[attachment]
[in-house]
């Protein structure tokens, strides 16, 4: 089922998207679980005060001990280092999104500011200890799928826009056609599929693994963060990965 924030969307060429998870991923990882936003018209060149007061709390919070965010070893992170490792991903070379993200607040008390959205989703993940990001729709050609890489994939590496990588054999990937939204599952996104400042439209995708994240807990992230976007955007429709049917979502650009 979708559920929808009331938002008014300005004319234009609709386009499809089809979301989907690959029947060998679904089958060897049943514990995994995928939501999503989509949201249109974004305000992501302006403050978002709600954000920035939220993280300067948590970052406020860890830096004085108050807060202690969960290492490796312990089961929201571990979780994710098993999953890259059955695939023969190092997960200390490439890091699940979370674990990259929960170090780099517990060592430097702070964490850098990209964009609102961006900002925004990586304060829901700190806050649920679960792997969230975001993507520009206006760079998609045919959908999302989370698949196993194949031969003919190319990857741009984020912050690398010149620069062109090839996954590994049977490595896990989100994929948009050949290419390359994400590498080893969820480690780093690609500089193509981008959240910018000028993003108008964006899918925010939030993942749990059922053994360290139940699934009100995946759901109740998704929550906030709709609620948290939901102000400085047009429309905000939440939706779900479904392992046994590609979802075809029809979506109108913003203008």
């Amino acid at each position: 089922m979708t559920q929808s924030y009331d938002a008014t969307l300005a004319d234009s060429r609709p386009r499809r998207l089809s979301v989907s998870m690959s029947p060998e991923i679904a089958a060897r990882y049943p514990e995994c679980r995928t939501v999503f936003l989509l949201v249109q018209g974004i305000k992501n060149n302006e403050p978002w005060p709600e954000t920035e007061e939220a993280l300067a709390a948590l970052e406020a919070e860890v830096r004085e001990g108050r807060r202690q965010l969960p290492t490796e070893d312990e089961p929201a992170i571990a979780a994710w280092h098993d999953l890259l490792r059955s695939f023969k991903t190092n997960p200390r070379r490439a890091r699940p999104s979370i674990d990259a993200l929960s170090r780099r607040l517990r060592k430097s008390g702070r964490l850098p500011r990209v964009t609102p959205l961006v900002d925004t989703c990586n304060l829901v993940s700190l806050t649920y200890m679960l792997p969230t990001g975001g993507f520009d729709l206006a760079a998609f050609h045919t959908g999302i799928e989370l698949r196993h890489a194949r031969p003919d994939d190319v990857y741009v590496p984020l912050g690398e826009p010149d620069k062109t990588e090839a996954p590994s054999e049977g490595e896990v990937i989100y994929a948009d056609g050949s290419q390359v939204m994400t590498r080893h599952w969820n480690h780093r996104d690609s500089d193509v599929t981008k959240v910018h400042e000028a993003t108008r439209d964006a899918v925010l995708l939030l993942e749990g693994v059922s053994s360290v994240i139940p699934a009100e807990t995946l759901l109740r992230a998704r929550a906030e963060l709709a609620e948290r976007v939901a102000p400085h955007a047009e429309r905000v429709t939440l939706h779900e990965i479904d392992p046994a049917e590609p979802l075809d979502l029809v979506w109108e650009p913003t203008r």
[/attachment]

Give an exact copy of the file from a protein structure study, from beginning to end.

[in-house]
């Protein structure tokens, strides 16, 4: 089922998207679980005060001990280092999104500011200890799928826009056609599929693994963060990965 924030969307060429998870991923990882936003018209060149007061709390919070965010070893992170490792991903070379993200607040008390959205989703993940990001729709050609890489994939590496990588054999990937939204599952996104400042439209995708994240807990992230976007955007429709049917979502650009 979708559920929808009331938002008014300005004319234009609709386009499809089809979301989907690959029947060998679904089958060897049943514990995994995928939501999503989509949201249109974004305000992501302006403050978002709600954000920035939220993280300067948590970052406020860890830096004085108050807060202690969960290492490796312990089961929201571990979780994710098993999953890259059955695939023969190092997960200390490439890091699940979370674990990259929960170090780099517990060592430097702070964490850098990209964009609102961006900002925004990586304060829901700190806050649920679960792997969230975001993507520009206006760079998609045919959908999302989370698949196993194949031969003919190319990857741009984020912050690398010149620069062109090839996954590994049977490595896990989100994929948009050949290419390359994400590498080893969820480690780093690609500089193509981008959240910018000028993003108008964006899918925010939030993942749990059922053994360290139940699934009100995946759901109740998704929550906030709709609620948290939901102000400085047009429309905000939440939706779900479904392992046994590609979802075809029809979506109108913003203008």
């Amino acid at each position: 089922m979708t559920q929808s924030y009331d938002a008014t969307l300005a004319d234009s060429r609709p386009r499809r998207l089809s979301v989907s998870m690959s029947p060998e991923i679904a089958a060897r990882y049943p514990e995994c679980r995928t939501v999503f936003l989509l949201v249109q018209g974004i305000k992501n060149n302006e403050p978002w005060p709600e954000t920035e007061e939220a993280l300067a709390a948590l970052e406020a919070e860890v830096r004085e001990g108050r807060r202690q965010l969960p290492t490796e070893d312990e089961p929201a992170i571990a979780a994710w280092h098993d999953l890259l490792r059955s695939f023969k991903t190092n997960p200390r070379r490439a890091r699940p999104s979370i674990d990259a993200l929960s170090r780099r607040l517990r060592k430097s008390g702070r964490l850098p500011r990209v964009t609102p959205l961006v900002d925004t989703c990586n304060l829901v993940s700190l806050t649920y200890m679960l792997p969230t990001g975001g993507f520009d729709l206006a760079a998609f050609h045919t959908g999302i799928e989370l698949r196993h890489a194949r031969p003919d994939d190319v990857y741009v590496p984020l912050g690398e826009p010149d620069k062109t990588e090839a996954p590994s054999e049977g490595e896990v990937i989100y994929a948009d056609g050949s290419q390359v939204m994400t590498r080893h599952w969820n480690h780093r996104d690609s500089d193509v599929t981008k959240v910018h400042e000028a993003t108008r439209d964006a899918v925010l995708l939030l993942e749990g693994v059922s053994s360290v994240i139940p699934a009100e807990t995946l759901l109740r992230a998704r929550a906030e963060l709709a609620e948290r976007v939901a102000p400085h955007a047009e429309r905000v429709t939440l939706h779900e990965i479904d392992p046994a049917e590609p979802l075809d979502l029809v979506w109108e650009p913003t203008r």